Trial lawyers and some lawmakers opposed the measures, saying that market forces, not lawsuit awards, were to blame for rising malpractice insurance premiums.
"The problem of rapidly rising premiums has next to nothing to do with Georgia state tort law," said House Judiciary Chairman Tom Bordeaux, a Savannah attorney blamed by many doctors for holding up malpractice bills.
Earlier this week, lawmakers in both chambers approved measures to trim the HOPE scholarship. The changes, many of which won't take effect until 2007, include requiring a 3.0 grade point average, not a "B" average and triggers for capping payments for student fees if the balance of the HOPE fund dips.
A sales tax holiday that would offer a break on taxes on books, clothes, and notebooks was not scheduled for a vote on Wednesday in the House, where tax bills must originate.
Sponsors hoped the bill would be added late in the day to ensure the holiday is offered this summer, but some legislators worried about its effect during a sluggish year for collecting sales tax revenue.
Rep. Mike Barnes, D-Hampton, who sits on the House appropriations committee, said he would support the holiday.
"It gives parents getting their kids ready for school a little tax break," he said.
Rep. John Lunsford, R-McDonough, was pushing Wednesday night for a bill to create a new judgeship on the Flint Judicial Circuit in Henry County. Though it was not scheduled to come up for a vote, Lunsford said he thought it would be put on a supplemental schedule at some point.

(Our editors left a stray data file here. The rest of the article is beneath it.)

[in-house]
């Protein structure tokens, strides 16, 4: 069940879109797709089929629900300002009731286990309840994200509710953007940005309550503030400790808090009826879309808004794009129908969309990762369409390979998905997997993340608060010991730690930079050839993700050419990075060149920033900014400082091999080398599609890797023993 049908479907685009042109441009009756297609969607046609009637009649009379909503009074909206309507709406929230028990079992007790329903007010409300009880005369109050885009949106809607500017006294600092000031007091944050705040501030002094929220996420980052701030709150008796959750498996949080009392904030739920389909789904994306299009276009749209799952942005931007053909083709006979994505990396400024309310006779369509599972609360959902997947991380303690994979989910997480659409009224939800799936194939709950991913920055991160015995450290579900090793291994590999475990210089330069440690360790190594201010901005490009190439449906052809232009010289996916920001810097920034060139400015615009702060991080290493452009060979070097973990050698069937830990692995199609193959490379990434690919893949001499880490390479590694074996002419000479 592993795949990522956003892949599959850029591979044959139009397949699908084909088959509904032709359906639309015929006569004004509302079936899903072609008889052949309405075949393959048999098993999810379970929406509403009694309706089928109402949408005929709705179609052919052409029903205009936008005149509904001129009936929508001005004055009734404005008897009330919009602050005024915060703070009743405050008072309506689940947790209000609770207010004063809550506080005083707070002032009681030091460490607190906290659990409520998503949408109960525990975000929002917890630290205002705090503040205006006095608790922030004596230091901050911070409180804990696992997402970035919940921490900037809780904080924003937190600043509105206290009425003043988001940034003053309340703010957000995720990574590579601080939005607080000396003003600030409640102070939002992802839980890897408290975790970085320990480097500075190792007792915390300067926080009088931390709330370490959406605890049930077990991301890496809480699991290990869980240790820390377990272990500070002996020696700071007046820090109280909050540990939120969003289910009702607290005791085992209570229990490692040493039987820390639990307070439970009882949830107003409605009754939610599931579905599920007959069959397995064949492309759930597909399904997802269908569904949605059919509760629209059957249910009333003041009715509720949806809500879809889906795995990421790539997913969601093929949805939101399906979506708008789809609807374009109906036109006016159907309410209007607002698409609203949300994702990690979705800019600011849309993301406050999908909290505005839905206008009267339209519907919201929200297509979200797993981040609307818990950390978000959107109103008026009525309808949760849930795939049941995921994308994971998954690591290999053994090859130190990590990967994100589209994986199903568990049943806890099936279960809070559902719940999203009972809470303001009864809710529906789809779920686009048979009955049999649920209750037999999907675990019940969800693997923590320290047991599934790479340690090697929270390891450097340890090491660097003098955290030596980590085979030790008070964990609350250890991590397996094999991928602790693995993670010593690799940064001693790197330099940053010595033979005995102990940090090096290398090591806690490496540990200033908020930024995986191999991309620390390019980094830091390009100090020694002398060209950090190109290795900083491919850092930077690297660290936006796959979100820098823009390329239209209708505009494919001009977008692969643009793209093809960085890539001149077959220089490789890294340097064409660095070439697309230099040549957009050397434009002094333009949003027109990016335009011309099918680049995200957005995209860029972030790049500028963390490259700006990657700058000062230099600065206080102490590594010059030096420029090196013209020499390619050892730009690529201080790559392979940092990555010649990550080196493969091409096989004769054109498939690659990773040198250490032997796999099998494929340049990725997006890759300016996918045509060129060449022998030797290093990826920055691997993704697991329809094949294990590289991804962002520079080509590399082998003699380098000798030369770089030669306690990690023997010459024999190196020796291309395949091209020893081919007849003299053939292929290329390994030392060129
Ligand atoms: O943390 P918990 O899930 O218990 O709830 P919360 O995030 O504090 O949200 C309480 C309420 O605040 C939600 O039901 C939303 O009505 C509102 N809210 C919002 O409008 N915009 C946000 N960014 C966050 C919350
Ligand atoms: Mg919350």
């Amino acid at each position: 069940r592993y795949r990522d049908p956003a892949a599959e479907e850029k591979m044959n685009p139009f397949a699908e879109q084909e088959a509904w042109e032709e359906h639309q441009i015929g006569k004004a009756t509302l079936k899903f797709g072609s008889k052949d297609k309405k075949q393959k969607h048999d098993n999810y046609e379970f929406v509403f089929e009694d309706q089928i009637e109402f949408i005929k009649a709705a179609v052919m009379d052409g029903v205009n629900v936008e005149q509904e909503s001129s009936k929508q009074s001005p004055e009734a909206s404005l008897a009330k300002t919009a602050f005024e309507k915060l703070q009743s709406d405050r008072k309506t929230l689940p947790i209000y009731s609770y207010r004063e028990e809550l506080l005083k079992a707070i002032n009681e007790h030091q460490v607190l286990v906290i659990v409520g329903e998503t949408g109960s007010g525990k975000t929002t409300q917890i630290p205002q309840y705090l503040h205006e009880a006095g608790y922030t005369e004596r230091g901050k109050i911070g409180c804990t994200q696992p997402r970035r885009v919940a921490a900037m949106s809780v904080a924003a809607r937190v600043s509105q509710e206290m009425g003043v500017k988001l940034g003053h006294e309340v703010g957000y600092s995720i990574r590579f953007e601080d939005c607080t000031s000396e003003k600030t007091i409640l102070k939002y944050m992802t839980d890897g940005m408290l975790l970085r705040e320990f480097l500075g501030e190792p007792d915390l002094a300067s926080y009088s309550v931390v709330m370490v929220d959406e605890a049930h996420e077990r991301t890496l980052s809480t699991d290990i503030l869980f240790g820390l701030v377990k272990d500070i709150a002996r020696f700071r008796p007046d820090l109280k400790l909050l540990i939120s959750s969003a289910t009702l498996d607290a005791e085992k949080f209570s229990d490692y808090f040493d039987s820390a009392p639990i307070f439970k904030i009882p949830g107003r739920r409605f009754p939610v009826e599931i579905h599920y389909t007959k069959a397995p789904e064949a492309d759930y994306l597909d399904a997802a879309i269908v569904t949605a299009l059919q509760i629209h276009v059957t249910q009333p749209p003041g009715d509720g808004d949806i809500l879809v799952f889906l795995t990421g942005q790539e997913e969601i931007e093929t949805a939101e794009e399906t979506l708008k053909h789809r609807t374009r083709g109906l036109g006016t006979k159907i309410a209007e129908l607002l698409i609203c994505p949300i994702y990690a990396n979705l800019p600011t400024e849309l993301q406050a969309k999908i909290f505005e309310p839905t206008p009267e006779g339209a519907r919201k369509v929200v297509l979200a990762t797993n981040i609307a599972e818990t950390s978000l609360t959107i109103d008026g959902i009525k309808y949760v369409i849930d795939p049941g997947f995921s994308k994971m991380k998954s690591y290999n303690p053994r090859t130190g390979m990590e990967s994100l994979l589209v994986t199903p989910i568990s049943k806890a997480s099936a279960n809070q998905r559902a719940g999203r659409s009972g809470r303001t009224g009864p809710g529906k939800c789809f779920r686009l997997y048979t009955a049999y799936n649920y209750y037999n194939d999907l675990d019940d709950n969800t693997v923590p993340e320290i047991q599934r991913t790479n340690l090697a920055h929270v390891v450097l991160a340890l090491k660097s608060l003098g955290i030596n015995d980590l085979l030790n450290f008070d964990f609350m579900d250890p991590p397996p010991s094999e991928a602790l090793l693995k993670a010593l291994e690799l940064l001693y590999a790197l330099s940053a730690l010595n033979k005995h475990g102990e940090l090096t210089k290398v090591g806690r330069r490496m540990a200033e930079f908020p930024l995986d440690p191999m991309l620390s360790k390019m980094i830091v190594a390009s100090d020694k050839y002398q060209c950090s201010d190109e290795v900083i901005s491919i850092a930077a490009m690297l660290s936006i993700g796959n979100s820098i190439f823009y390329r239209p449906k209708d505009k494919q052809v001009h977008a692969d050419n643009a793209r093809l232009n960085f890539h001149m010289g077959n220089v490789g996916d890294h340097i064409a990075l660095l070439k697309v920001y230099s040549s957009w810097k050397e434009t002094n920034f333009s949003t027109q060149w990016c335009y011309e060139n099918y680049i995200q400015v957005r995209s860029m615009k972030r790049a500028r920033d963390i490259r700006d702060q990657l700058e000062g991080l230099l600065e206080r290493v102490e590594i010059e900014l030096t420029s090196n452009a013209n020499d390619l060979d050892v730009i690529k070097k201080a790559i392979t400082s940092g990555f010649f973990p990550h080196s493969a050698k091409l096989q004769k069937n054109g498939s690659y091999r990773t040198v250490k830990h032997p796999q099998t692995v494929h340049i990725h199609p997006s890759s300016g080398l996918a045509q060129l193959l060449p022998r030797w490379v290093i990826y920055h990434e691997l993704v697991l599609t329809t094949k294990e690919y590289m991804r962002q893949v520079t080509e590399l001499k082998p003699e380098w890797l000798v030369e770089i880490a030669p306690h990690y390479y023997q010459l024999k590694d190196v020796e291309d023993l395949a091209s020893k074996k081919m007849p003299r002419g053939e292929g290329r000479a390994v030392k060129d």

House leaders hoped to vote on their own version of legislative redistricting maps at some point Wednesday night.
After Representatives got a look at new maps drawn by a federal court this week, many legislators were not pleased with the districts, which did not take incumbents' residency into account and lumped many Democratic and some Republican leaders together.
The courts' maps included several changes for local legislative districts, including the elimination of multi-member districts like the one represented by Dodson and Barnes.
Dodson would instead find himself in the district of Rep. Georganna Sinkfield, D-Atlanta, making it tough for him to keep his seat.
"With this new map, it doesn't look like I'll be around much longer," he said.
Lunsford said he thought some version of a map would be approved as a "dummy bill" that could be worked out with the Senate version passed weeks ago.
Lunsford said the courts' maps would kick out a lot of incumbents but would provide fairer representation, particularly for Henry County.
"The court were politically blind (when drawing the maps) and I think that's the way it should be," he said.
Barnes said he was also ready to move past fighting over the maps and wanted to spend the remaining seven days scheduled for the legislature on more important matters.
"I guess as far as I'm concerned, we'll go with the old maps," he said. "There are issues we need to deal with that really affect people."
The Associated Press contributed to this report.